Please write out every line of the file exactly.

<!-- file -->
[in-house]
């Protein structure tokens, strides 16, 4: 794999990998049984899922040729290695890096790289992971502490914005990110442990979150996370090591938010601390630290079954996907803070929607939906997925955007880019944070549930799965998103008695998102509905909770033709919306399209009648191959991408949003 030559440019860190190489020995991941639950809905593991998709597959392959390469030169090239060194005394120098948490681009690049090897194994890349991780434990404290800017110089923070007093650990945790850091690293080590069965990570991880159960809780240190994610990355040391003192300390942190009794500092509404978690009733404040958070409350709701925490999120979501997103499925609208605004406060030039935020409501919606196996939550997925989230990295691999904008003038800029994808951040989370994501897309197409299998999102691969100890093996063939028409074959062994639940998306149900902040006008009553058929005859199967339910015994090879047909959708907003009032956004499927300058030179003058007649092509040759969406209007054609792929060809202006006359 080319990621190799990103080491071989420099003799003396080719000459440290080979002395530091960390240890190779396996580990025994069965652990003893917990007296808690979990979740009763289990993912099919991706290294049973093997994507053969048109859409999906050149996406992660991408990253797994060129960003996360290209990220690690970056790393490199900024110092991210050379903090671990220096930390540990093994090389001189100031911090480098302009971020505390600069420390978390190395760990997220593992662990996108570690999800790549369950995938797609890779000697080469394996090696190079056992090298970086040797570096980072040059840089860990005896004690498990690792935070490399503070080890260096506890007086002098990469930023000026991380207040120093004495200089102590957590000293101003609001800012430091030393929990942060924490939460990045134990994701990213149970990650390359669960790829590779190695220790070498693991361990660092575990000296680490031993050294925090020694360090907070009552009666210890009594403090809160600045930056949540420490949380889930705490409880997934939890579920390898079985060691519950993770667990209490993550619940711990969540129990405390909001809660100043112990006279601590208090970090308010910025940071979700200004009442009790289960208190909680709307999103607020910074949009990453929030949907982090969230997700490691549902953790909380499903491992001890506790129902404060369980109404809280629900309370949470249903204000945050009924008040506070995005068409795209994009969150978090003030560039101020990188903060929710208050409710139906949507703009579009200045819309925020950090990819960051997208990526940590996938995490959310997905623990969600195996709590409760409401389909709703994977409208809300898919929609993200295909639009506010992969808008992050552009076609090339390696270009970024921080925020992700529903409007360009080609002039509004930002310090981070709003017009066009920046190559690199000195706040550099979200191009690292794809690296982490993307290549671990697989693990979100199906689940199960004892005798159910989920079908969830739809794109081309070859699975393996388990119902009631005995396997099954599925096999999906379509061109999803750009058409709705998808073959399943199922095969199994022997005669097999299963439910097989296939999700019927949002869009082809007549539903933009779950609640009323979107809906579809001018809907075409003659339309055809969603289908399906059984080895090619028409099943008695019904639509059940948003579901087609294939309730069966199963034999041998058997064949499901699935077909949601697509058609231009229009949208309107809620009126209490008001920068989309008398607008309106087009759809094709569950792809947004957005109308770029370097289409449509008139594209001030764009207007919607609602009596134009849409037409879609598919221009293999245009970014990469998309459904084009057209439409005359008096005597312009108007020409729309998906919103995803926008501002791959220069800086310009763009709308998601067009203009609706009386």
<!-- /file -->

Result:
[in-house]
């Protein structure tokens, strides 16, 4: 794999990998049984899922040729290695890096790289992971502490914005990110442990979150996370090591938010601390630290079954996907803070929607939906997925955007880019944070549930799965998103008695998102509905909770033709919306399209009648191959991408949003 030559440019860190190489020995991941639950809905593991998709597959392959390469030169090239060194005394120098948490681009690049090897194994890349991780434990404290800017110089923070007093650990945790850091690293080590069965990570991880159960809780240190994610990355040391003192300390942190009794500092509404978690009733404040958070409350709701925490999120979501997103499925609208605004406060030039935020409501919606196996939550997925989230990295691999904008003038800029994808951040989370994501897309197409299998999102691969100890093996063939028409074959062994639940998306149900902040006008009553058929005859199967339910015994090879047909959708907003009032956004499927300058030179003058007649092509040759969406209007054609792929060809202006006359 080319990621190799990103080491071989420099003799003396080719000459440290080979002395530091960390240890190779396996580990025994069965652990003893917990007296808690979990979740009763289990993912099919991706290294049973093997994507053969048109859409999906050149996406992660991408990253797994060129960003996360290209990220690690970056790393490199900024110092991210050379903090671990220096930390540990093994090389001189100031911090480098302009971020505390600069420390978390190395760990997220593992662990996108570690999800790549369950995938797609890779000697080469394996090696190079056992090298970086040797570096980072040059840089860990005896004690498990690792935070490399503070080890260096506890007086002098990469930023000026991380207040120093004495200089102590957590000293101003609001800012430091030393929990942060924490939460990045134990994701990213149970990650390359669960790829590779190695220790070498693991361990660092575990000296680490031993050294925090020694360090907070009552009666210890009594403090809160600045930056949540420490949380889930705490409880997934939890579920390898079985060691519950993770667990209490993550619940711990969540129990405390909001809660100043112990006279601590208090970090308010910025940071979700200004009442009790289960208190909680709307999103607020910074949009990453929030949907982090969230997700490691549902953790909380499903491992001890506790129902404060369980109404809280629900309370949470249903204000945050009924008040506070995005068409795209994009969150978090003030560039101020990188903060929710208050409710139906949507703009579009200045819309925020950090990819960051997208990526940590996938995490959310997905623990969600195996709590409760409401389909709703994977409208809300898919929609993200295909639009506010992969808008992050552009076609090339390696270009970024921080925020992700529903409007360009080609002039509004930002310090981070709003017009066009920046190559690199000195706040550099979200191009690292794809690296982490993307290549671990697989693990979100199906689940199960004892005798159910989920079908969830739809794109081309070859699975393996388990119902009631005995396997099954599925096999999906379509061109999803750009058409709705998808073959399943199922095969199994022997005669097999299963439910097989296939999700019927949002869009082809007549539903933009779950609640009323979107809906579809001018809907075409003659339309055809969603289908399906059984080895090619028409099943008695019904639509059940948003579901087609294939309730069966199963034999041998058997064949499901699935077909949601697509058609231009229009949208309107809620009126209490008001920068989309008398607008309106087009759809094709569950792809947004957005109308770029370097289409449509008139594209001030764009207007919607609602009596134009849409037409879609598919221009293999245009970014990469998309459904084009057209439409005359008096005597312009108007020409729309998906919103995803926008501002791959220069800086310009763009709308998601067009203009609706009386």